Built-in Data Structures

With Java I spend a lot of time considering which data structures to use, as there are many to choose from in the standard library and many additional opportunities to configure or modify those that exist. Anonymous classes in Java make it simple to create one-off variants of classes without having to clutter up the source code with more boilerplate code. Even with all the complaints, I found myself regularly using and enjoying many parts of the Java Collections Framework.

With PHP you're given the wondrous, do-all, be-all: array. Thus far I've managed to get by surprisingly well with the available data types, and I think this stems from the statelessness of PHP and most web applications -- you're generally not going to read thousands of records into memory in a single request. And once you've got your records, how often do you need to manipulate them or access them in a fashion more complicated than simple linear iteration? You rarely read in more than a hundred records into memory at a time, so collections and arrays tend to act as mere temporary buckets for presorted database records.

Types vs. No Types

This is one place where I have a strong preference for Java over PHP. I find that being explicit about variable types reduces runtime exceptions significantly, leads to more self-documenting code, and makes basic manipulations of data less verbose. With PHP I find myself cluttering up my code with is_integer, gettype, ===, and other checks to ensure I have the correct data type, rather than handling this at very specific places (Integer.parseInt("3"), for example) and having a guarantee about the data type in my variables.

The benefit of the typeless variable, presumably, is to make things simpler. I find it does anything but that. If I want to be absolutely sure variable a holds the same value as variable b, I have to be cognizant of the possibility that they're not even of the same type.

I really dislike typeless method signatures. A lot. I want to know exactly what data type a function is returning. I want to know what type its parameters should be. I want to be able to overload methods with different parameter type combos. I know there is some support type hinting, but if I have a setter method I want it to only accept booleans and I want it to only return void. In PHP I can pass "3" into this setter and it will happily chug along. This is truly my biggest gripe and frustration about PHP. One has to be ever so careful, especially in situations where the difference between "0" and 0 and false, or 3 and "3" and true, is critically important.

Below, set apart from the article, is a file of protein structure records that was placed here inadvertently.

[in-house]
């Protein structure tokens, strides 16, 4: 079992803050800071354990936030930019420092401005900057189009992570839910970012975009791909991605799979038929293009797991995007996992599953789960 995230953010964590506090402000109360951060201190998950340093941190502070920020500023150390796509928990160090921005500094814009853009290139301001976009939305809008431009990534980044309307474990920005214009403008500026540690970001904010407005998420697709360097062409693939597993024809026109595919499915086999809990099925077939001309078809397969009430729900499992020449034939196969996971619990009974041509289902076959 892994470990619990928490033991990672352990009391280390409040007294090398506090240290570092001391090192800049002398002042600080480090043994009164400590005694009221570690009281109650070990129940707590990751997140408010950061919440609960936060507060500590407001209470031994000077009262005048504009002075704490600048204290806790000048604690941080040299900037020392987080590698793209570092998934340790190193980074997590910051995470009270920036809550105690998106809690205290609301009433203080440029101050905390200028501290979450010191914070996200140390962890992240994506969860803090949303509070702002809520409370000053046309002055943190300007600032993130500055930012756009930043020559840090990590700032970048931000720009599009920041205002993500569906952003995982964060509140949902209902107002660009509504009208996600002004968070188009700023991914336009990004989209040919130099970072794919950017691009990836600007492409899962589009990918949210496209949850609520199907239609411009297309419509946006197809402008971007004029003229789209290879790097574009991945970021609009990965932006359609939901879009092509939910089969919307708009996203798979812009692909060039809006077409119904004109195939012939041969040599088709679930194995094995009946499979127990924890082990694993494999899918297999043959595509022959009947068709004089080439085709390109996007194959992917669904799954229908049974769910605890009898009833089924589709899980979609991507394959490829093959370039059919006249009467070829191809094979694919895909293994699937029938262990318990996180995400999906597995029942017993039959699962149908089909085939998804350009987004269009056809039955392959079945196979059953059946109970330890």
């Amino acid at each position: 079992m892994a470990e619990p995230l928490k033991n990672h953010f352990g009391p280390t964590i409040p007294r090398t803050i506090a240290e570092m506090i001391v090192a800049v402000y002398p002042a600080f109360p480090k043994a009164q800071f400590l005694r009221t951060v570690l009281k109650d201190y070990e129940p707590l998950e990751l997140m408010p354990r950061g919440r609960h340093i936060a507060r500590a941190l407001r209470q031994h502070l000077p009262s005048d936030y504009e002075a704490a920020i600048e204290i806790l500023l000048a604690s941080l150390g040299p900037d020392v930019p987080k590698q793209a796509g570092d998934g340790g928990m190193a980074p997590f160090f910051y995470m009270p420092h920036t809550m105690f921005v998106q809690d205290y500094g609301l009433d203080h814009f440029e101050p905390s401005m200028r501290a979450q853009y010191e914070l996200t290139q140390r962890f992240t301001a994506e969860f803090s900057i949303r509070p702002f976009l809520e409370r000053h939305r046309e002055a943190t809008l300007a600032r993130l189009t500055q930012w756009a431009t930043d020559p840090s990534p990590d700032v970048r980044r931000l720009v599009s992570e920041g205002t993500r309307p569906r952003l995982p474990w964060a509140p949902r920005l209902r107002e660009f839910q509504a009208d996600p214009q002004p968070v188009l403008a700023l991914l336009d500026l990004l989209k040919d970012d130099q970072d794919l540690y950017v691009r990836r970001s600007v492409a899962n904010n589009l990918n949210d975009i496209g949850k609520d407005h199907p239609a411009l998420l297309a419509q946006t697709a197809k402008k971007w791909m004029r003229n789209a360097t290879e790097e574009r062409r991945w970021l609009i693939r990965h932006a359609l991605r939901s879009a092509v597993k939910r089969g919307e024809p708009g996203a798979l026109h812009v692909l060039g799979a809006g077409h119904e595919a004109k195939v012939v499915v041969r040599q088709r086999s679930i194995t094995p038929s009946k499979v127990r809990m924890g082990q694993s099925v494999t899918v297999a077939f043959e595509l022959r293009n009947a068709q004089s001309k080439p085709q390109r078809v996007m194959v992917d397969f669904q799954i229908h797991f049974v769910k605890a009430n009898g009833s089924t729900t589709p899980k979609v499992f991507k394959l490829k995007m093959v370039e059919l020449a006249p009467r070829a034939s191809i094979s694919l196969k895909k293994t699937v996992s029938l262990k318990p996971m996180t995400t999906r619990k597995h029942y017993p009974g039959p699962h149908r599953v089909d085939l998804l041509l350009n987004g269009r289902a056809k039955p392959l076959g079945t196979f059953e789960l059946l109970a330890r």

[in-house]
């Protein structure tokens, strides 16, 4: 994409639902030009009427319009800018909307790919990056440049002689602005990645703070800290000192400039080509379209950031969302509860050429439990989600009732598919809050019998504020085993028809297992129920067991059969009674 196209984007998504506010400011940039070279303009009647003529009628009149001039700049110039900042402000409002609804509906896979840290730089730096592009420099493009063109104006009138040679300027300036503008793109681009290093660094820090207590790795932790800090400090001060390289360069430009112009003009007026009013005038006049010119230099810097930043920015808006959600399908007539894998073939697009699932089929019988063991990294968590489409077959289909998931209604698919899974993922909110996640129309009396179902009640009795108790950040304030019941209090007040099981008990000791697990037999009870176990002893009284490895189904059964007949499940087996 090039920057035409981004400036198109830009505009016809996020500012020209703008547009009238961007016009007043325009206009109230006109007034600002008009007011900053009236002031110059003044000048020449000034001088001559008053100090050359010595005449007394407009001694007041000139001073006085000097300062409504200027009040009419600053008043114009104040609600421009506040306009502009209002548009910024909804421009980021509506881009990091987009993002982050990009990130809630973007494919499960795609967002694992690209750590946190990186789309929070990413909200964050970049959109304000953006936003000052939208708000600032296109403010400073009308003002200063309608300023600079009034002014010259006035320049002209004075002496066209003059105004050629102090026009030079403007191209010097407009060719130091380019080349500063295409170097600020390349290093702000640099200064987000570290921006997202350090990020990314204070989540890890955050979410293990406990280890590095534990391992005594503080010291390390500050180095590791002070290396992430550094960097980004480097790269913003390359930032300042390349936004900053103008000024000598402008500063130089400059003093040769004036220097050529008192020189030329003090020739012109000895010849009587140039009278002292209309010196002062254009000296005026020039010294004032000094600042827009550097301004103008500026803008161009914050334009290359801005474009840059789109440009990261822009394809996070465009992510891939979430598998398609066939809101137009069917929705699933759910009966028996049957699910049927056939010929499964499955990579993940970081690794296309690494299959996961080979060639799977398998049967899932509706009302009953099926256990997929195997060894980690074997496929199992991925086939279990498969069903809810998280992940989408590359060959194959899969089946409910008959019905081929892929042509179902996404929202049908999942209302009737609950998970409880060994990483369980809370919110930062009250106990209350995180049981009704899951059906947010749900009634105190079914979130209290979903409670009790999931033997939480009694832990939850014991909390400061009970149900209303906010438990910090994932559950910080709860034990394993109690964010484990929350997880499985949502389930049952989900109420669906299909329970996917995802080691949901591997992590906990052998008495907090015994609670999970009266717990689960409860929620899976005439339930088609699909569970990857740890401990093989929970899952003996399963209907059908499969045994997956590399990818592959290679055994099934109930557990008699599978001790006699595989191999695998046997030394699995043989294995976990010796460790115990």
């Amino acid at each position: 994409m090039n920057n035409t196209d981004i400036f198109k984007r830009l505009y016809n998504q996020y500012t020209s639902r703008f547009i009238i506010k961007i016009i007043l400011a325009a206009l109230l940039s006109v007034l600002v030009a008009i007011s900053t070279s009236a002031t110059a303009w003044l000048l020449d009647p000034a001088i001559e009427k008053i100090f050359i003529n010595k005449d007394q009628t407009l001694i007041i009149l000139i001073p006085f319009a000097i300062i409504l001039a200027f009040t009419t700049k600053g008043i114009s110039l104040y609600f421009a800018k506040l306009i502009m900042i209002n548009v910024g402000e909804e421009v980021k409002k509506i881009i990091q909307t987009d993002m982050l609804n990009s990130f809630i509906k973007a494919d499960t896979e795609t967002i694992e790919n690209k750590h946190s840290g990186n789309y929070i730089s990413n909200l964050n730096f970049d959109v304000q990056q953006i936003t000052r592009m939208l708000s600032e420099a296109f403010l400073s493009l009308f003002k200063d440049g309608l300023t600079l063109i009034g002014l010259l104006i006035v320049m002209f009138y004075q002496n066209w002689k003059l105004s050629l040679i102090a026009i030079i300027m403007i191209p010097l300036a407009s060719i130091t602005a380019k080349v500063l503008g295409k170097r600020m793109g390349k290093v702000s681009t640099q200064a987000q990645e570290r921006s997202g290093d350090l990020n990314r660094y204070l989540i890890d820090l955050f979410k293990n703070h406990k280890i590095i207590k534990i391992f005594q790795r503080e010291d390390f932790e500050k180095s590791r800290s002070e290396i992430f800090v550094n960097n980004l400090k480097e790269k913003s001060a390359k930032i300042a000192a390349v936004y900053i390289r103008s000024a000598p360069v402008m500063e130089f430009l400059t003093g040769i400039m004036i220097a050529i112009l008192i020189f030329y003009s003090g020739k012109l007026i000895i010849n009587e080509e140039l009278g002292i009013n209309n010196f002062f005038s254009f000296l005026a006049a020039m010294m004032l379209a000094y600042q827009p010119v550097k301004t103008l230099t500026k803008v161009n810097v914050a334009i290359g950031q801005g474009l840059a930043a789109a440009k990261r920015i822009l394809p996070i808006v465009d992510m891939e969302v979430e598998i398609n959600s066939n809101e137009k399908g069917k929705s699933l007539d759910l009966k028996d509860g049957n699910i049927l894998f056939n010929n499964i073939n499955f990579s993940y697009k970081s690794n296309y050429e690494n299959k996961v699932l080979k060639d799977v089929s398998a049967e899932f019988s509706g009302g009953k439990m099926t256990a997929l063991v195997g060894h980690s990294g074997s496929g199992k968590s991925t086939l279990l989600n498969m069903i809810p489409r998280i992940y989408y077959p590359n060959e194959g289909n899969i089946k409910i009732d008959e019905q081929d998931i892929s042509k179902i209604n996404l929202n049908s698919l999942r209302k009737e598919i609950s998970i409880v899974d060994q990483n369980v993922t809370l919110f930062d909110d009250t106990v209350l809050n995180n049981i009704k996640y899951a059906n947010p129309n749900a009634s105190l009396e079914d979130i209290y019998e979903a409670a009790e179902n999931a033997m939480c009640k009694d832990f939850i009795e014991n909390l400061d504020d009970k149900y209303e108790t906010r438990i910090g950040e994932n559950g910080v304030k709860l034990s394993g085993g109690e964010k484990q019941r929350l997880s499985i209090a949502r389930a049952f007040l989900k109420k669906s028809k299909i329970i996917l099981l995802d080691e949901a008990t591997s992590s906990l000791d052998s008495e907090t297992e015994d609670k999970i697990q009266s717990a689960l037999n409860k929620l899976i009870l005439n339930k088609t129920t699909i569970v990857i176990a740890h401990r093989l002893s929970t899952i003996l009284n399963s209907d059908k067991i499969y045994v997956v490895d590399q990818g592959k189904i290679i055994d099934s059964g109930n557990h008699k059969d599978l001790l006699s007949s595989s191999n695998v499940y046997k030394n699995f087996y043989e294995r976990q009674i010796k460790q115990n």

Scope

In Java, scope is quite explicit. If you're accessing a variable myVar inside of a class method, you know exactly what you're dealing with. In PHP, things can bleed into places you might not expect them to. The most infamous of which is the now-deprecated/ removed register globals. This is just something one has to be aware of, and can be dealt with effectively if you structure things with scope leak in mind. My preference is to encapsulate everything possible and only let each block of code have access to variables/function in the same domain.

Language Evolution

PHP has evolved, or perhaps become more developed, considerably since it entered wide use. The jump from version 4 to 5 gave us a more complete object-oriented environment and other much-needed features. While Java still has a more robust and complete set of OO features, PHP continues to add cool new features like closures.

Java has some features that I really miss. Enumerations, for instance, are something I originally looked at as overkill when they were added to Java, but I've come to rely on them heavily. Sure, it's possible to create a poor man's enumeration in PHP, but then you add even more code to your project to act as low level language constructs, and the code around it becomes very dependent.

I don't know what's currently on the horizon for PHP or Java, as I rarely have the opportunity to work in the newest versions, but I'm sure both have some interesting things in the works.

Conclusion

The above are just my initial observations after diving head first into PHP5 after a couple years in the Java world. I still have a soft spot in my heart for Java, and will continue to use it, but am enjoying my professional PHP experience thus far.